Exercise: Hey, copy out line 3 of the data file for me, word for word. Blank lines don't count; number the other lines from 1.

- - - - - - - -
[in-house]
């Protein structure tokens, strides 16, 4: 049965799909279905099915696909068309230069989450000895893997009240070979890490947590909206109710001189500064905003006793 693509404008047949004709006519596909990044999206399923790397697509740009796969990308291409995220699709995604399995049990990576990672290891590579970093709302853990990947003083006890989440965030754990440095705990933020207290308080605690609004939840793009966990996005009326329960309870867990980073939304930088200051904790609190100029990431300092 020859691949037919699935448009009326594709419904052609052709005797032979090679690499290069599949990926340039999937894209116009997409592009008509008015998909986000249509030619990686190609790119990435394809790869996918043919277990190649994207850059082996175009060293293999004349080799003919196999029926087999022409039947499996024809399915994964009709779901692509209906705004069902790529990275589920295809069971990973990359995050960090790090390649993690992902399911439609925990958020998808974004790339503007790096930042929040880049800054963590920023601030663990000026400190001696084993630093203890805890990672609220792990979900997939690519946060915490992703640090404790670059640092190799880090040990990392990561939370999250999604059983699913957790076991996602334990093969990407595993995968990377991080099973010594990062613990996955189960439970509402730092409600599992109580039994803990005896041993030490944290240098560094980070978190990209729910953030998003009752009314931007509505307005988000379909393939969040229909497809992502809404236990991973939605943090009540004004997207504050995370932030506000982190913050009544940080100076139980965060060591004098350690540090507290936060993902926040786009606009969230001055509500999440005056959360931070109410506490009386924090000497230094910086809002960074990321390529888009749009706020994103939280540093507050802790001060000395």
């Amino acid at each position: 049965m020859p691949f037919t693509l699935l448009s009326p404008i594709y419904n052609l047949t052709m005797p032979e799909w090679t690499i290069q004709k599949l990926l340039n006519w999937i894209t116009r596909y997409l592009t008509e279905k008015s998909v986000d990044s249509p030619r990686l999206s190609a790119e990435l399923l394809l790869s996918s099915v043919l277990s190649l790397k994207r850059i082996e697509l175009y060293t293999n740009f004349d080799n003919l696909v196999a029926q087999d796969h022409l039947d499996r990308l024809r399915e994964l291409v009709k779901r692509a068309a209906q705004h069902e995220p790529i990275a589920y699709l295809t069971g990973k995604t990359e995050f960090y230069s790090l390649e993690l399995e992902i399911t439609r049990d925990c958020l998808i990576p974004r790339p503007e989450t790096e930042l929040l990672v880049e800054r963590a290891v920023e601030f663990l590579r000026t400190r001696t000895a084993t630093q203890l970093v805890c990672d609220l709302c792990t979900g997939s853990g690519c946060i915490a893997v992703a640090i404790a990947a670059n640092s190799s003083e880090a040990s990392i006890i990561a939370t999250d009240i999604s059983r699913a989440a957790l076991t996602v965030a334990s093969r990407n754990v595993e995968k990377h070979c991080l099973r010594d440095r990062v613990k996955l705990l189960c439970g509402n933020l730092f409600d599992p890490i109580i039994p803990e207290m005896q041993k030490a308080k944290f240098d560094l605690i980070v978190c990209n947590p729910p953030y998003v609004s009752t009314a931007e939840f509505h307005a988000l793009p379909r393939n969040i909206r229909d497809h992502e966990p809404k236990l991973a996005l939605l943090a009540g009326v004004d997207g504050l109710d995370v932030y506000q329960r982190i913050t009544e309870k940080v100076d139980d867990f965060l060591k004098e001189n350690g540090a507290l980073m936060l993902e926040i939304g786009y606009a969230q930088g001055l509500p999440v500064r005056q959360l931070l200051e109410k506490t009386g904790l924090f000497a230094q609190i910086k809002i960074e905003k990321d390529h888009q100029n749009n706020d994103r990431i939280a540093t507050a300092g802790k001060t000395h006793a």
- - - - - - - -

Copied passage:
């Amino acid at each position: 049965m020859p691949f037919t693509l699935l448009s009326p404008i594709y419904n052609l047949t052709m005797p032979e799909w090679t690499i290069q004709k599949l990926l340039n006519w999937i894209t116009r596909y997409l592009t008509e279905k008015s998909v986000d990044s249509p030619r990686l999206s190609a790119e990435l399923l394809l790869s996918s099915v043919l277990s190649l790397k994207r850059i082996e697509l175009y060293t293999n740009f004349d080799n003919l696909v196999a029926q087999d796969h022409l039947d499996r990308l024809r399915e994964l291409v009709k779901r692509a068309a209906q705004h069902e995220p790529i990275a589920y699709l295809t069971g990973k995604t990359e995050f960090y230069s790090l390649e993690l399995e992902i399911t439609r049990d925990c958020l998808i990576p974004r790339p503007e989450t790096e930042l929040l990672v880049e800054r963590a290891v920023e601030f663990l590579r000026t400190r001696t000895a084993t630093q203890l970093v805890c990672d609220l709302c792990t979900g997939s853990g690519c946060i915490a893997v992703a640090i404790a990947a670059n640092s190799s003083e880090a040990s990392i006890i990561a939370t999250d009240i999604s059983r699913a989440a957790l076991t996602v965030a334990s093969r990407n754990v595993e995968k990377h070979c991080l099973r010594d440095r990062v613990k996955l705990l189960c439970g509402n933020l730092f409600d599992p890490i109580i039994p803990e207290m005896q041993k030490a308080k944290f240098d560094l605690i980070v978190c990209n947590p729910p953030y998003v609004s009752t009314a931007e939840f509505h307005a988000l793009p379909r393939n969040i909206r229909d497809h992502e966990p809404k236990l991973a996005l939605l943090a009540g009326v004004d997207g504050l109710d995370v932030y506000q329960r982190i913050t009544e309870k940080v100076d139980d867990f965060l060591k004098e001189n350690g540090a507290l980073m936060l993902e926040i939304g786009y606009a969230q930088g001055l509500p999440v500064r005056q959360l931070l200051e109410k506490t009386g904790l924090f000497a230094q609190i910086k809002i960074e905003k990321d390529h888009q100029n749009n706020d994103r990431i939280a540093t507050a300092g802790k001060t000395h006793a």